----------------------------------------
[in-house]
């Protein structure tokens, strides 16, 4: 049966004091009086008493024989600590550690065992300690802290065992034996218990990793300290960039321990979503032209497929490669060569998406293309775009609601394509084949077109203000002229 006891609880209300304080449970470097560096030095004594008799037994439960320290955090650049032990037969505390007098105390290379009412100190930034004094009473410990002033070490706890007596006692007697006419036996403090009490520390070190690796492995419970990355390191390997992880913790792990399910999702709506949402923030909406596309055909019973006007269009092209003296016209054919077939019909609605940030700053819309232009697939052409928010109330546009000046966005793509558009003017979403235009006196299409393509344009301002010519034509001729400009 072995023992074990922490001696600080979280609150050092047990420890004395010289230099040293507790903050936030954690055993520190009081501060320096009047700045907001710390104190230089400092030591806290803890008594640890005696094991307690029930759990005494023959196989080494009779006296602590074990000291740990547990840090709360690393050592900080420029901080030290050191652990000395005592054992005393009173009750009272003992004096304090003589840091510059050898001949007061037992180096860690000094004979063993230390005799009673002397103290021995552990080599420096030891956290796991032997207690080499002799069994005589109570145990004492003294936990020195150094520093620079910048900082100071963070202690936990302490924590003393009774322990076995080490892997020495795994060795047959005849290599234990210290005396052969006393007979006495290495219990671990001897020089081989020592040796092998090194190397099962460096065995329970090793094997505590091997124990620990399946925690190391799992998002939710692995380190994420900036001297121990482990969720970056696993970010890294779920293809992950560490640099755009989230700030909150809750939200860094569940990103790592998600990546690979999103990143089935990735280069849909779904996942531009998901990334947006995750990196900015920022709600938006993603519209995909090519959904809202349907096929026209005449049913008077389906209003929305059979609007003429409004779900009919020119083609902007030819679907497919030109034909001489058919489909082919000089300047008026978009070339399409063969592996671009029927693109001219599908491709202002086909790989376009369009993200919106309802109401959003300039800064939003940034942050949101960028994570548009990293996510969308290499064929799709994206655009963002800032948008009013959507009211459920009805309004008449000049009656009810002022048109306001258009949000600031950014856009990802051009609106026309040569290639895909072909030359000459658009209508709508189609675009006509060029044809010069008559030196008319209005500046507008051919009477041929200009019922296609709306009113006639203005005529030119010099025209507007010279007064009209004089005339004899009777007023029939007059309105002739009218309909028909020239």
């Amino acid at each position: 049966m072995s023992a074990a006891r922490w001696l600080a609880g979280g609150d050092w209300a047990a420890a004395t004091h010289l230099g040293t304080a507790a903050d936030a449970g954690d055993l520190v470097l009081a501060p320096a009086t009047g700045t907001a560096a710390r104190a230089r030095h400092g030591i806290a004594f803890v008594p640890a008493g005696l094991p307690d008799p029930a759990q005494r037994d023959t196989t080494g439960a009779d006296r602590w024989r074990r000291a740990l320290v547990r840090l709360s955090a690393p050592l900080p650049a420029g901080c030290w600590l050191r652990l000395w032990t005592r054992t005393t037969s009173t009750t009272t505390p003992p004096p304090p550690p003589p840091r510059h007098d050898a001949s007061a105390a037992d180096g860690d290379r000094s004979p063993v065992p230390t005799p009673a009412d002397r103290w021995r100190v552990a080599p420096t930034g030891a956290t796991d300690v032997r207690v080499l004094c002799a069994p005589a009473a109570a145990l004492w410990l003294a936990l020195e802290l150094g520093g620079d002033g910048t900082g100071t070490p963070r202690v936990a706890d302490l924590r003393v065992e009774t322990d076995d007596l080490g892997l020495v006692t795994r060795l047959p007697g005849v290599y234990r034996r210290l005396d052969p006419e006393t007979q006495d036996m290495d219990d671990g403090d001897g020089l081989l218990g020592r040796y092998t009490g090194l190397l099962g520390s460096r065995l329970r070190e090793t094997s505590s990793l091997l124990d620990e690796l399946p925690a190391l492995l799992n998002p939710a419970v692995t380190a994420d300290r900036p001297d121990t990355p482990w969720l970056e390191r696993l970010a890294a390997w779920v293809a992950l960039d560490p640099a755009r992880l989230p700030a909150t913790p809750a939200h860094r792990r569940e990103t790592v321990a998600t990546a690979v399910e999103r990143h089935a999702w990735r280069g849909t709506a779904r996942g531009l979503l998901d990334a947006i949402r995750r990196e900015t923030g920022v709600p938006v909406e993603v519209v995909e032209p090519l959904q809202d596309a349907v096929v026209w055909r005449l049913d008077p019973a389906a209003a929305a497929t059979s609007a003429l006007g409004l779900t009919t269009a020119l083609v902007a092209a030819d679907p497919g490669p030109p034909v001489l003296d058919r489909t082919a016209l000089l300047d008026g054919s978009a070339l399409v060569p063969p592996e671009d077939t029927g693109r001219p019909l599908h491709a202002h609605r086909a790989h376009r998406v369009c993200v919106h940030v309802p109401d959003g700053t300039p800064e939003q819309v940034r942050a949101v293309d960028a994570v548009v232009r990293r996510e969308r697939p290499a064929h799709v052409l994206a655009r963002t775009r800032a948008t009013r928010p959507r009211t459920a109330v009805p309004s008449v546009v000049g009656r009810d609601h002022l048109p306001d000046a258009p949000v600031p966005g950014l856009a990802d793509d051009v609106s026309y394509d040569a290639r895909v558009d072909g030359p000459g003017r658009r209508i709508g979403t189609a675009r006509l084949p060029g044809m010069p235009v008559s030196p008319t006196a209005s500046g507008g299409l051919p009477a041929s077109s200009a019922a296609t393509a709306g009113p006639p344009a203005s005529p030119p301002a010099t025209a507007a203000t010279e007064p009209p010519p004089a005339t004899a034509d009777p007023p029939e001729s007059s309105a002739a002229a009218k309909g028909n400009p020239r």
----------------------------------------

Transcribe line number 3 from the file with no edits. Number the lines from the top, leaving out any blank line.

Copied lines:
């Amino acid at each position: 049966m072995s023992a074990a006891r922490w001696l600080a609880g979280g609150d050092w209300a047990a420890a004395t004091h010289l230099g040293t304080a507790a903050d936030a449970g954690d055993l520190v470097l009081a501060p320096a009086t009047g700045t907001a560096a710390r104190a230089r030095h400092g030591i806290a004594f803890v008594p640890a008493g005696l094991p307690d008799p029930a759990q005494r037994d023959t196989t080494g439960a009779d006296r602590w024989r074990r000291a740990l320290v547990r840090l709360s955090a690393p050592l900080p650049a420029g901080c030290w600590l050191r652990l000395w032990t005592r054992t005393t037969s009173t009750t009272t505390p003992p004096p304090p550690p003589p840091r510059h007098d050898a001949s007061a105390a037992d180096g860690d290379r000094s004979p063993v065992p230390t005799p009673a009412d002397r103290w021995r100190v552990a080599p420096t930034g030891a956290t796991d300690v032997r207690v080499l004094c002799a069994p005589a009473a109570a145990l004492w410990l003294a936990l020195e802290l150094g520093g620079d002033g910048t900082g100071t070490p963070r202690v936990a706890d302490l924590r003393v065992e009774t322990d076995d007596l080490g892997l020495v006692t795994r060795l047959p007697g005849v290599y234990r034996r210290l005396d052969p006419e006393t007979q006495d036996m290495d219990d671990g403090d001897g020089l081989l218990g020592r040796y092998t009490g090194l190397l099962g520390s460096r065995l329970r070190e090793t094997s505590s990793l091997l124990d620990e690796l399946p925690a190391l492995l799992n998002p939710a419970v692995t380190a994420d300290r900036p001297d121990t990355p482990w969720l970056e390191r696993l970010a890294a390997w779920v293809a992950l960039d560490p640099a755009r992880l989230p700030a909150t913790p809750a939200h860094r792990r569940e990103t790592v321990a998600t990546a690979v399910e999103r990143h089935a999702w990735r280069g849909t709506a779904r996942g531009l979503l998901d990334a947006i949402r995750r990196e900015t923030g920022v709600p938006v909406e993603v519209v995909e032209p090519l959904q809202d596309a349907v096929v026209w055909r005449l049913d008077p019973a389906a209003a929305a497929t059979s609007a003429l006007g409004l779900t009919t269009a020119l083609v902007a092209a030819d679907p497919g490669p030109p034909v001489l003296d058919r489909t082919a016209l000089l300047d008026g054919s978009a070339l399409v060569p063969p592996e671009d077939t029927g693109r001219p019909l599908h491709a202002h609605r086909a790989h376009r998406v369009c993200v919106h940030v309802p109401d959003g700053t300039p800064e939003q819309v940034r942050a949101v293309d960028a994570v548009v232009r990293r996510e969308r697939p290499a064929h799709v052409l994206a655009r963002t775009r800032a948008t009013r928010p959507r009211t459920a109330v009805p309004s008449v546009v000049g009656r009810d609601h002022l048109p306001d000046a258009p949000v600031p966005g950014l856009a990802d793509d051009v609106s026309y394509d040569a290639r895909v558009d072909g030359p000459g003017r658009r209508i709508g979403t189609a675009r006509l084949p060029g044809m010069p235009v008559s030196p008319t006196a209005s500046g507008g299409l051919p009477a041929s077109s200009a019922a296609t393509a709306g009113p006639p344009a203005s005529p030119p301002a010099t025209a507007a203000t010279e007064p009209p010519p004089a005339t004899a034509d009777p007023p029939e001729s007059s309105a002739a002229a009218k309909g028909n400009p020239r």